His mathematical output was so prolific that a tribute is the famous Erdős number that gives the collaborative distance of a mathematician with him. The reason for such astounding output was not just his love for only mathematics but a brilliant memory. Colleagues have remarked that he could remember problems discussed years ago and exactly what the details that were talked about. If a mathematical problem was left half way, he could still remember where was the point they stopped, even if revisited after years. Not just that, he had this knack of knowing the mind of other mathematicians in where their interests lay. So he knew who would like to work on what kind of problems.

Though Mathematics was his only love, his knowledge was extremely wide and he could talk with most people about most things they might be interested in. Almost educated in the classical European style, with interests spreading across other basic sciences, politics, history. literature etc.

His work was not rich just in quantity. He displayed an extremely good taste in choosing and posing problems. The solutions to some of which have resulted in entirely new areas of Mathematics. Paul Erdős had been a towering figure even while he was alive, but as more time passes by, he only grows taller.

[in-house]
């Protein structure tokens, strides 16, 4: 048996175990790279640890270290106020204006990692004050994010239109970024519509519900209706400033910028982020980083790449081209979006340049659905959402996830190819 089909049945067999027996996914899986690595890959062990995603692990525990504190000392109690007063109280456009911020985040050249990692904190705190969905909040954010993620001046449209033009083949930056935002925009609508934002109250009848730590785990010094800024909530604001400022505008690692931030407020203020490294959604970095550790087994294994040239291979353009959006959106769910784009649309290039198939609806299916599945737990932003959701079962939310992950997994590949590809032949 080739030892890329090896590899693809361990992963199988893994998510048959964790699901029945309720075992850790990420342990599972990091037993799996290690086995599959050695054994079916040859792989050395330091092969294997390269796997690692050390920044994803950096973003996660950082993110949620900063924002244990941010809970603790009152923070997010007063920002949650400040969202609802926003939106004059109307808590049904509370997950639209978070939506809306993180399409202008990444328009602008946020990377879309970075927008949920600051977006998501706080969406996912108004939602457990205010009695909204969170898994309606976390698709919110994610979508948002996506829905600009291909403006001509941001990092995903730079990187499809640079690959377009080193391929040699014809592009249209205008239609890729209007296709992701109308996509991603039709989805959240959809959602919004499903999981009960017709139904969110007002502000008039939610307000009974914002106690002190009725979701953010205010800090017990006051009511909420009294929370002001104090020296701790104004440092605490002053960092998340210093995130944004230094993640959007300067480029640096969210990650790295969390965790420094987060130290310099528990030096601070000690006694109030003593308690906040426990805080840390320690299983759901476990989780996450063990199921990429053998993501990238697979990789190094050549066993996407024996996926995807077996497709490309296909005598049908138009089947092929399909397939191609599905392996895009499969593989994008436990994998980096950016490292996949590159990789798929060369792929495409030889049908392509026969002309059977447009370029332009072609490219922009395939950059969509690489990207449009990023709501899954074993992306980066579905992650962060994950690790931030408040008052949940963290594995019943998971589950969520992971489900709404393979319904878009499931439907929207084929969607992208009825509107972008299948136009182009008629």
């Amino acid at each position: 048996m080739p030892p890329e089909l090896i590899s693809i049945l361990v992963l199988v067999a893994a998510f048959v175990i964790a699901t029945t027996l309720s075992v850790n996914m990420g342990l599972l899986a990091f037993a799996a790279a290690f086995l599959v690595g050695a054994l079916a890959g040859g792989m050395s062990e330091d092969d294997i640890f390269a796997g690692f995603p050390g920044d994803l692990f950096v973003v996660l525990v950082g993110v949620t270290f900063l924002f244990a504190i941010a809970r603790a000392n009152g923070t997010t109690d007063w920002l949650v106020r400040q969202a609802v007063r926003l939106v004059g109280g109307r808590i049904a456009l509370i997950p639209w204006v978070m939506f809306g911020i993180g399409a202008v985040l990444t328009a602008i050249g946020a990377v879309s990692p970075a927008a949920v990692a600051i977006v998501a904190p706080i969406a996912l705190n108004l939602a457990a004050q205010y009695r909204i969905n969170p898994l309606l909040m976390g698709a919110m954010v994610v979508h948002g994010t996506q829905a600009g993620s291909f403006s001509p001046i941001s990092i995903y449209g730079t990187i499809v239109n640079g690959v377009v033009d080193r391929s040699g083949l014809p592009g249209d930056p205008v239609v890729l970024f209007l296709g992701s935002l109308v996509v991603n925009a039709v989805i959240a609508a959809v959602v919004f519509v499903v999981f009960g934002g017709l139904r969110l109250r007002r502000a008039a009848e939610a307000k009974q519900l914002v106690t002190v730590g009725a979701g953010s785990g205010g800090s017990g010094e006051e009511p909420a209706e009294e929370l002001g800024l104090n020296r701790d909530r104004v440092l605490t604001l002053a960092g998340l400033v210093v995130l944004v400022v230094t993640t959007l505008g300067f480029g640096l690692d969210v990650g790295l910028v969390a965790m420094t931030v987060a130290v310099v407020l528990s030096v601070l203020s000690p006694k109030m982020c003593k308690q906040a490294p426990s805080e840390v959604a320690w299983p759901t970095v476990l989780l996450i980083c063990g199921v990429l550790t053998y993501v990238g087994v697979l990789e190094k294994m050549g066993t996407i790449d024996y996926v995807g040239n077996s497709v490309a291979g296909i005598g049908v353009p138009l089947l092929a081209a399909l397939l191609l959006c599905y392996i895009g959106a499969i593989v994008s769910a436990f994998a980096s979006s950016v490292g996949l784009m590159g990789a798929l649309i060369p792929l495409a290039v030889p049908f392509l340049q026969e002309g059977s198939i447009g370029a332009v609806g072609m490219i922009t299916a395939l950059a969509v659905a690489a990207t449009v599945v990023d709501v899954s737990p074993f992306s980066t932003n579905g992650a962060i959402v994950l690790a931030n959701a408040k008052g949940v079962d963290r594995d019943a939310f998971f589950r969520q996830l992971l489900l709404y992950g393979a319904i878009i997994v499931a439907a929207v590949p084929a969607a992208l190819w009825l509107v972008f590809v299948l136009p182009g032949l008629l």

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N is a Number : A Portrait of Paul Erdős – Videos

Total Runtime : 57 Minutes

[View Here]

– Based on the book “The man who only loves numbers” by Paul Hoffman.

– Made by George Paul Csicsery 1993

– Narrated by James Locker

– Music by Mark Adler (I have to mention the music as I thought it was pretty beautiful, especially towards the end)

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Hat Tip : To Dr Vitorino Ramos’ ever thoughtful blog

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At the end of this post is a funny anecdote about American theoretical and applied mathematician Norbert Wiener. He was a pioneer in the study of stochastic and noise processes, contributing work relevant to electronics and communication engineering. He is also known and probably best known for being the founder of cybernetics.